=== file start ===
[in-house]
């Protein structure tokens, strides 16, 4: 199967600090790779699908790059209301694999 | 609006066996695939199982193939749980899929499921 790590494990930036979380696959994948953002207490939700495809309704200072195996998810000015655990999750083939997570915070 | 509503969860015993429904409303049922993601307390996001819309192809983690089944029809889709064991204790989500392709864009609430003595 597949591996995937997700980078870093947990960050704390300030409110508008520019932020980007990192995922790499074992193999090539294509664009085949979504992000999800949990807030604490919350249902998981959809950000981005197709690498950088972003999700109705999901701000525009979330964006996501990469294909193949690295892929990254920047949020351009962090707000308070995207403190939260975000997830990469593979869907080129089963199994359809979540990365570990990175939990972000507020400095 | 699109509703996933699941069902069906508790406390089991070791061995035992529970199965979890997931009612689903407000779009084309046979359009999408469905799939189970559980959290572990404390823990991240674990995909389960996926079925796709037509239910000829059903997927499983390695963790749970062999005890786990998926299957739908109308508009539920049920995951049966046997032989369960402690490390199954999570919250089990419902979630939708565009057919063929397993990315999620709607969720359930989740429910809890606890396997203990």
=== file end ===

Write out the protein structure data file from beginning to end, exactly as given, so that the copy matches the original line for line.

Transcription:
[in-house]
């Protein structure tokens, strides 16, 4: 199967600090790779699908790059209301694999 | 609006066996695939199982193939749980899929499921 790590494990930036979380696959994948953002207490939700495809309704200072195996998810000015655990999750083939997570915070 | 509503969860015993429904409303049922993601307390996001819309192809983690089944029809889709064991204790989500392709864009609430003595 597949591996995937997700980078870093947990960050704390300030409110508008520019932020980007990192995922790499074992193999090539294509664009085949979504992000999800949990807030604490919350249902998981959809950000981005197709690498950088972003999700109705999901701000525009979330964006996501990469294909193949690295892929990254920047949020351009962090707000308070995207403190939260975000997830990469593979869907080129089963199994359809979540990365570990990175939990972000507020400095 | 699109509703996933699941069902069906508790406390089991070791061995035992529970199965979890997931009612689903407000779009084309046979359009999408469905799939189970559980959290572990404390823990991240674990995909389960996926079925796709037509239910000829059903997927499983390695963790749970062999005890786990998926299957739908109308508009539920049920995951049966046997032989369960402690490390199954999570919250089990419902979630939708565009057919063929397993990315999620709607969720359930989740429910809890606890396997203990």